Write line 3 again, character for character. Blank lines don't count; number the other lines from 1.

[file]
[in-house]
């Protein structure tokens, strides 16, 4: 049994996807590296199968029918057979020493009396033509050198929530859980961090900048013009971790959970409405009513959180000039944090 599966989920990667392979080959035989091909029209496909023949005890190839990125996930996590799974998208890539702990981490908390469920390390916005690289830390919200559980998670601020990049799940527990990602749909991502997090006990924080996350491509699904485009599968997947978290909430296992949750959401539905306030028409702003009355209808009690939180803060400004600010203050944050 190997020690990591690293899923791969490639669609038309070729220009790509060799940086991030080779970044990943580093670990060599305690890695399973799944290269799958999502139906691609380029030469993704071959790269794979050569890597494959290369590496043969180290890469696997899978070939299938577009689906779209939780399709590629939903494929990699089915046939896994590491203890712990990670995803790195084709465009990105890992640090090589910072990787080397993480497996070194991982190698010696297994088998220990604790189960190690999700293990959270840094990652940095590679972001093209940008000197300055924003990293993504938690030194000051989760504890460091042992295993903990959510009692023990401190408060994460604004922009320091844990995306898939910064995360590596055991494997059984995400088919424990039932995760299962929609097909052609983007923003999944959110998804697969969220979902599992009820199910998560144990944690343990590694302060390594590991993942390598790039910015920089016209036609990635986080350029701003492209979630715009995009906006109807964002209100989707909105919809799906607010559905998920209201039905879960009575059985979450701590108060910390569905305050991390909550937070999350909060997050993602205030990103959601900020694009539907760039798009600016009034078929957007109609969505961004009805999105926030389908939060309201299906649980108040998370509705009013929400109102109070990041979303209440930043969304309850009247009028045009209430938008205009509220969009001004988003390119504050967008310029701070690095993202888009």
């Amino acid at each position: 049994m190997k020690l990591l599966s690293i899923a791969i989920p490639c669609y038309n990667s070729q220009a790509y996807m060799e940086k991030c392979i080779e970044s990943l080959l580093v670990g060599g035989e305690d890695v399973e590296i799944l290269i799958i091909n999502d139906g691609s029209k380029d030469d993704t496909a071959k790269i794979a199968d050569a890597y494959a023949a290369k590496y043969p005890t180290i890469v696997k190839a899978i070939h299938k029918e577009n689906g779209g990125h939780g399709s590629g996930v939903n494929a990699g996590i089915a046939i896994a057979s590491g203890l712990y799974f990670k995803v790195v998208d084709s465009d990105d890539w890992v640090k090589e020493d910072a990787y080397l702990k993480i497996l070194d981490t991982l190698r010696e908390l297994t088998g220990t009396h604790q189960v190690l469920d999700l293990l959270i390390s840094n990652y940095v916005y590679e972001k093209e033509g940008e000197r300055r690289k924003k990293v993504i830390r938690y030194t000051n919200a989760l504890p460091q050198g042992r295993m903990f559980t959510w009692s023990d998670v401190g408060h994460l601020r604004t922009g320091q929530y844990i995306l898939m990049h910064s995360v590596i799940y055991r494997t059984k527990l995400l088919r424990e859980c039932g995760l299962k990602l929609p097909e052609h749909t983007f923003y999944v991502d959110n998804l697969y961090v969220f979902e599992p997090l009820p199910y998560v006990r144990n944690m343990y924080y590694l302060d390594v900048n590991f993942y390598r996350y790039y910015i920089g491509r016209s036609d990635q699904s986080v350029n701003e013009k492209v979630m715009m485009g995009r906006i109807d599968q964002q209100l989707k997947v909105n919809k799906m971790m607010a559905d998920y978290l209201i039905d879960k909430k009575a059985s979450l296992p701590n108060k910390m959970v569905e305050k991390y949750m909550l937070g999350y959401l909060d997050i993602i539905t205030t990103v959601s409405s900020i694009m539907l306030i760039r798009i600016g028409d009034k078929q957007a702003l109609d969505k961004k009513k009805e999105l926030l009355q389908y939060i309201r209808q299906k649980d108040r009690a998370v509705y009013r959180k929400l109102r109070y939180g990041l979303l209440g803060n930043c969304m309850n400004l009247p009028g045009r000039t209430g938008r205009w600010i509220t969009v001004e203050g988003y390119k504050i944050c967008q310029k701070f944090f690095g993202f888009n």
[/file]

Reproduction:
């Amino acid at each position: 049994m190997k020690l990591l599966s690293i899923a791969i989920p490639c669609y038309n990667s070729q220009a790509y996807m060799e940086k991030c392979i080779e970044s990943l080959l580093v670990g060599g035989e305690d890695v399973e590296i799944l290269i799958i091909n999502d139906g691609s029209k380029d030469d993704t496909a071959k790269i794979a199968d050569a890597y494959a023949a290369k590496y043969p005890t180290i890469v696997k190839a899978i070939h299938k029918e577009n689906g779209g990125h939780g399709s590629g996930v939903n494929a990699g996590i089915a046939i896994a057979s590491g203890l712990y799974f990670k995803v790195v998208d084709s465009d990105d890539w890992v640090k090589e020493d910072a990787y080397l702990k993480i497996l070194d981490t991982l190698r010696e908390l297994t088998g220990t009396h604790q189960v190690l469920d999700l293990l959270i390390s840094n990652y940095v916005y590679e972001k093209e033509g940008e000197r300055r690289k924003k990293v993504i830390r938690y030194t000051n919200a989760l504890p460091q050198g042992r295993m903990f559980t959510w009692s023990d998670v401190g408060h994460l601020r604004t922009g320091q929530y844990i995306l898939m990049h910064s995360v590596i799940y055991r494997t059984k527990l995400l088919r424990e859980c039932g995760l299962k990602l929609p097909e052609h749909t983007f923003y999944v991502d959110n998804l697969y961090v969220f979902e599992p997090l009820p199910y998560v006990r144990n944690m343990y924080y590694l302060d390594v900048n590991f993942y390598r996350y790039y910015i920089g491509r016209s036609d990635q699904s986080v350029n701003e013009k492209v979630m715009m485009g995009r906006i109807d599968q964002q209100l989707k997947v909105n919809k799906m971790m607010a559905d998920y978290l209201i039905d879960k909430k009575a059985s979450l296992p701590n108060k910390m959970v569905e305050k991390y949750m909550l937070g999350y959401l909060d997050i993602i539905t205030t990103v959601s409405s900020i694009m539907l306030i760039r798009i600016g028409d009034k078929q957007a702003l109609d969505k961004k009513k009805e999105l926030l009355q389908y939060i309201r209808q299906k649980d108040r009690a998370v509705y009013r959180k929400l109102r109070y939180g990041l979303l209440g803060n930043c969304m309850n400004l009247p009028g045009r000039t209430g938008r205009w600010i509220t969009v001004e203050g988003y390119k504050i944050c967008q310029k701070f944090f690095g993202f888009n």